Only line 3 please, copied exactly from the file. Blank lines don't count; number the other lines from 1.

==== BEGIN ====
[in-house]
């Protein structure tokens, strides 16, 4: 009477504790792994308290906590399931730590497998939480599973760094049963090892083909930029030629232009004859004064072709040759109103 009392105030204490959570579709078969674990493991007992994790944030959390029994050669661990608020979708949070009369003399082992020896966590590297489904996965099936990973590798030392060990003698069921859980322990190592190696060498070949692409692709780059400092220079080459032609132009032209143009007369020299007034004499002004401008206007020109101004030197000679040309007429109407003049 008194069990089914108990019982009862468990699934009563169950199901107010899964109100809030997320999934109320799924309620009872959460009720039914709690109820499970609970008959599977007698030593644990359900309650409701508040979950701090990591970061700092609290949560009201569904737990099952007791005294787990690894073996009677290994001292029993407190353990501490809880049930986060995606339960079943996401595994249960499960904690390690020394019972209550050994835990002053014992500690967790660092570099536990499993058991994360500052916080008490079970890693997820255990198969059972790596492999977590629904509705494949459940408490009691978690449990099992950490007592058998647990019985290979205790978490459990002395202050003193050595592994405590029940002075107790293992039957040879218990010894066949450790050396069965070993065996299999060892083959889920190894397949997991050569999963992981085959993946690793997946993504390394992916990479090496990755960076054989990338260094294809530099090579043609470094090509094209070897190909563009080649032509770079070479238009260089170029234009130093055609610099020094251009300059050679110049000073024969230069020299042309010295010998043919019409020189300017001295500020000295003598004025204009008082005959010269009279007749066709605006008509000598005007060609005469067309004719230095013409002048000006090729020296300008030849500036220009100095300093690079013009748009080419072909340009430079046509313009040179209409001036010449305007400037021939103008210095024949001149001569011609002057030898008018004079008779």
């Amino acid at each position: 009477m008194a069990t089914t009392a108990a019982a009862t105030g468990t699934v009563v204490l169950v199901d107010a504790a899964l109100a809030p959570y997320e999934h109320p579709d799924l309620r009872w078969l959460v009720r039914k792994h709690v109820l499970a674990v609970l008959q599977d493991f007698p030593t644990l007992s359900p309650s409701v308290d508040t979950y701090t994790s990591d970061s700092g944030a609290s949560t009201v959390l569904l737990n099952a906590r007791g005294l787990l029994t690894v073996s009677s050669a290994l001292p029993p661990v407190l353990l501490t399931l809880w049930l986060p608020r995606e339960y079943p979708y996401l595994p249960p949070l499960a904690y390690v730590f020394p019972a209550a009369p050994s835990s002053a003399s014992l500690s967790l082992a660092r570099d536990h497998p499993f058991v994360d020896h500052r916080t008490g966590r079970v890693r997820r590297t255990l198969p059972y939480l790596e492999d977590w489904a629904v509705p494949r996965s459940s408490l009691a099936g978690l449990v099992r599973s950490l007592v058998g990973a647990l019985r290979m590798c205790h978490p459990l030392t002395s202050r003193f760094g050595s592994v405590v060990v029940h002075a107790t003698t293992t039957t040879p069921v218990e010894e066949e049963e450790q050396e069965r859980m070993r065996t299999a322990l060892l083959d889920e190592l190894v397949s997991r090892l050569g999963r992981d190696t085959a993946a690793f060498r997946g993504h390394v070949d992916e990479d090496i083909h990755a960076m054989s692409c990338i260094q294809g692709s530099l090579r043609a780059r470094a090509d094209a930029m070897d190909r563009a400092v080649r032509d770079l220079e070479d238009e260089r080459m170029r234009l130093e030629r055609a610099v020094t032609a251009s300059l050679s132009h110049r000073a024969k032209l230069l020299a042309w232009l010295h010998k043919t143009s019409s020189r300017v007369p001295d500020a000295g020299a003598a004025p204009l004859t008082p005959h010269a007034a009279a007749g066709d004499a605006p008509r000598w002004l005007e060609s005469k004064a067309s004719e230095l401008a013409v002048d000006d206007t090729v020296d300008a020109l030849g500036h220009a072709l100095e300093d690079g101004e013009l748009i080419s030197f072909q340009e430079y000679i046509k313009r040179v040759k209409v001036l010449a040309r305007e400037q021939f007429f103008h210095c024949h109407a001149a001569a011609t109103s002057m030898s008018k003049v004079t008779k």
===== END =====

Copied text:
């Amino acid at each position: 009477m008194a069990t089914t009392a108990a019982a009862t105030g468990t699934v009563v204490l169950v199901d107010a504790a899964l109100a809030p959570y997320e999934h109320p579709d799924l309620r009872w078969l959460v009720r039914k792994h709690v109820l499970a674990v609970l008959q599977d493991f007698p030593t644990l007992s359900p309650s409701v308290d508040t979950y701090t994790s990591d970061s700092g944030a609290s949560t009201v959390l569904l737990n099952a906590r007791g005294l787990l029994t690894v073996s009677s050669a290994l001292p029993p661990v407190l353990l501490t399931l809880w049930l986060p608020r995606e339960y079943p979708y996401l595994p249960p949070l499960a904690y390690v730590f020394p019972a209550a009369p050994s835990s002053a003399s014992l500690s967790l082992a660092r570099d536990h497998p499993f058991v994360d020896h500052r916080t008490g966590r079970v890693r997820r590297t255990l198969p059972y939480l790596e492999d977590w489904a629904v509705p494949r996965s459940s408490l009691a099936g978690l449990v099992r599973s950490l007592v058998g990973a647990l019985r290979m590798c205790h978490p459990l030392t002395s202050r003193f760094g050595s592994v405590v060990v029940h002075a107790t003698t293992t039957t040879p069921v218990e010894e066949e049963e450790q050396e069965r859980m070993r065996t299999a322990l060892l083959d889920e190592l190894v397949s997991r090892l050569g999963r992981d190696t085959a993946a690793f060498r997946g993504h390394v070949d992916e990479d090496i083909h990755a960076m054989s692409c990338i260094q294809g692709s530099l090579r043609a780059r470094a090509d094209a930029m070897d190909r563009a400092v080649r032509d770079l220079e070479d238009e260089r080459m170029r234009l130093e030629r055609a610099v020094t032609a251009s300059l050679s132009h110049r000073a024969k032209l230069l020299a042309w232009l010295h010998k043919t143009s019409s020189r300017v007369p001295d500020a000295g020299a003598a004025p204009l004859t008082p005959h010269a007034a009279a007749g066709d004499a605006p008509r000598w002004l005007e060609s005469k004064a067309s004719e230095l401008a013409v002048d000006d206007t090729v020296d300008a020109l030849g500036h220009a072709l100095e300093d690079g101004e013009l748009i080419s030197f072909q340009e430079y000679i046509k313009r040179v040759k209409v001036l010449a040309r305007e400037q021939f007429f103008h210095c024949h109407a001149a001569a011609t109103s002057m030898s008018k003049v004079t008779k």